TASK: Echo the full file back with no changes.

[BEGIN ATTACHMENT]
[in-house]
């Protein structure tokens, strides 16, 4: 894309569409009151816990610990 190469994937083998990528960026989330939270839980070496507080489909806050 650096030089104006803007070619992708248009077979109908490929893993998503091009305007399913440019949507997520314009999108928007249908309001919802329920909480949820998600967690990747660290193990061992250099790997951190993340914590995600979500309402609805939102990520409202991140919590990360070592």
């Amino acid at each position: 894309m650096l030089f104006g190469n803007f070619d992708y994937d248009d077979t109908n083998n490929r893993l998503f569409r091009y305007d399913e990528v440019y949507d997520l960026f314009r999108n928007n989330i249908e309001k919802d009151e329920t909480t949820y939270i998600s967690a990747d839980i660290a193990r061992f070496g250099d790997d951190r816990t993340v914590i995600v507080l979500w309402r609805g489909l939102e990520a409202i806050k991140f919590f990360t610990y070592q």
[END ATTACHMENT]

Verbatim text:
[in-house]
């Protein structure tokens, strides 16, 4: 894309569409009151816990610990 190469994937083998990528960026989330939270839980070496507080489909806050 650096030089104006803007070619992708248009077979109908490929893993998503091009305007399913440019949507997520314009999108928007249908309001919802329920909480949820998600967690990747660290193990061992250099790997951190993340914590995600979500309402609805939102990520409202991140919590990360070592």
């Amino acid at each position: 894309m650096l030089f104006g190469n803007f070619d992708y994937d248009d077979t109908n083998n490929r893993l998503f569409r091009y305007d399913e990528v440019y949507d997520l960026f314009r999108n928007n989330i249908e309001k919802d009151e329920t909480t949820y939270i998600s967690a990747d839980i660290a193990r061992f070496g250099d790997d951190r816990t993340v914590i995600v507080l979500w309402r609805g489909l939102e990520a409202i806050k991140f919590f990360t610990y070592q």